It’s astounding how one little tweak of color or just a small change to the pattern of iconic reef fish can give them a remarkable new appearance. The latest glitch in the coral reef fish matrix is a black and white moorish idol which is only the third such monochromatic Zanclus cornutus to be documented in recent memory and only the second to be collected for the aquarium hobby.
We didn’t get to see the first one up close since it was captured on video by SCUBA divers and the last one was already in Japan and illustrated with only a single photograph but thankfully, our friends at RVS Fishworld gave their new specimen the full on magazine cover shoot treatment. One interesting aspect of all three of these black and white moorish idols is that while they all forgot to put on their yellow vests, they all still retain a small yellow half-stripe across the snout.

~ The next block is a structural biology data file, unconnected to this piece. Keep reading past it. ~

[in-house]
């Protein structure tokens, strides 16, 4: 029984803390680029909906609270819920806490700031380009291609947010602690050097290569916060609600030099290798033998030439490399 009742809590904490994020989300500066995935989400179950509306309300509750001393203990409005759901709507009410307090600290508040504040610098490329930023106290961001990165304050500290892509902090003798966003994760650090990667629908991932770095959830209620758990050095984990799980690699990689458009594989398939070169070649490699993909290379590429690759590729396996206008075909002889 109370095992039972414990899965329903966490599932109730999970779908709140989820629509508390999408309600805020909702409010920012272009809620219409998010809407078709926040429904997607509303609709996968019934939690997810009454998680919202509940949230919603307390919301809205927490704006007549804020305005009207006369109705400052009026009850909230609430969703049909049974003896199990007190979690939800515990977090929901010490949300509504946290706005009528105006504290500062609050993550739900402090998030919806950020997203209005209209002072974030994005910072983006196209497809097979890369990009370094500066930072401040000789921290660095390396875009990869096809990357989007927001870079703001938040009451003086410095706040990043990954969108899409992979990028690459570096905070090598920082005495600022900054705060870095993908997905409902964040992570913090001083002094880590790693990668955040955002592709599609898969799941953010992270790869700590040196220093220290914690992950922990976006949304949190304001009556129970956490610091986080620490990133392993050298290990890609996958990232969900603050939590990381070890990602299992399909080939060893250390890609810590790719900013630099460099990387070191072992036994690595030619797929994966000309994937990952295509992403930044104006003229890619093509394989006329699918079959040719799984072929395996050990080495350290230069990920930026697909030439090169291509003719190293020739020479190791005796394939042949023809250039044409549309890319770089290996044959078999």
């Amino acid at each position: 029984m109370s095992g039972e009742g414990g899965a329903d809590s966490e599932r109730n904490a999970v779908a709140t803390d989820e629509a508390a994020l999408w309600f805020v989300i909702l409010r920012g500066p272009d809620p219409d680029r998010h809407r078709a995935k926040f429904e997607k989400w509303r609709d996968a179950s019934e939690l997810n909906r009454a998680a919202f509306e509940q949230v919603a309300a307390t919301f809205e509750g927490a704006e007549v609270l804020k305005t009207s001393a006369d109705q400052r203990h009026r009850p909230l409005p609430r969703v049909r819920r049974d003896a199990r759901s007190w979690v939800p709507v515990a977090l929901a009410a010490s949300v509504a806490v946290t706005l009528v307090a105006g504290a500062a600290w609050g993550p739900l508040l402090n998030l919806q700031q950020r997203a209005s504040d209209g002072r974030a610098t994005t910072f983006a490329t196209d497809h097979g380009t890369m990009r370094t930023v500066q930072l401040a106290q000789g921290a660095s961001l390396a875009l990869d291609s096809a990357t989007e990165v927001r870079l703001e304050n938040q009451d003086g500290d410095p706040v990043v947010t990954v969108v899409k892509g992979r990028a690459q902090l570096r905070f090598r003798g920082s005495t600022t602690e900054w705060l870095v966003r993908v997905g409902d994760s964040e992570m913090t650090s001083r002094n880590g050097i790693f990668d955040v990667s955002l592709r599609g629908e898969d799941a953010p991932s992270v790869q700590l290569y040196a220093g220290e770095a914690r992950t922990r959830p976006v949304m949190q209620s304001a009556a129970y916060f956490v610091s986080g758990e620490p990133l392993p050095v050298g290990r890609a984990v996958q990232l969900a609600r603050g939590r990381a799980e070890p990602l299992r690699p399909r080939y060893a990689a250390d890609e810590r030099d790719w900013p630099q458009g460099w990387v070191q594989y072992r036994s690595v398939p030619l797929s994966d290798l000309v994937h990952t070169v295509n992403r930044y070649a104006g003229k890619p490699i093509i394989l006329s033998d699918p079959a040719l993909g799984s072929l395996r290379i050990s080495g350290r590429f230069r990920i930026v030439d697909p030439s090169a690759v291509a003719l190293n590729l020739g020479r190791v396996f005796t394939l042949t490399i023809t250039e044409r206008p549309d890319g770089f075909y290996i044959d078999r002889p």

It’s interesting to consider that there isn’t one gene or expression which is affecting all the yellow color of moorish idols but a couple of them since the yellow snout is persisting in the absence of the yellow mid-body stripe. There was a time when we wouldn’t be too thrilled about an aberrant moorish idol due to a historically poor track record in our aquariums but this is no longer the case.
Thanks to new foods and, a much better understanding of nutritional requirements and advanced techniques enticing picky fish to feed the outlook for moorish idols in aquariums is better than it’s ever been. With these encouraging improvements to Zanclus survivability we wish the newest treasure from RVS Fishworld all the best and hopefully it will grow into a nice large adult fish with its unique tuxedo-inspired color pattern.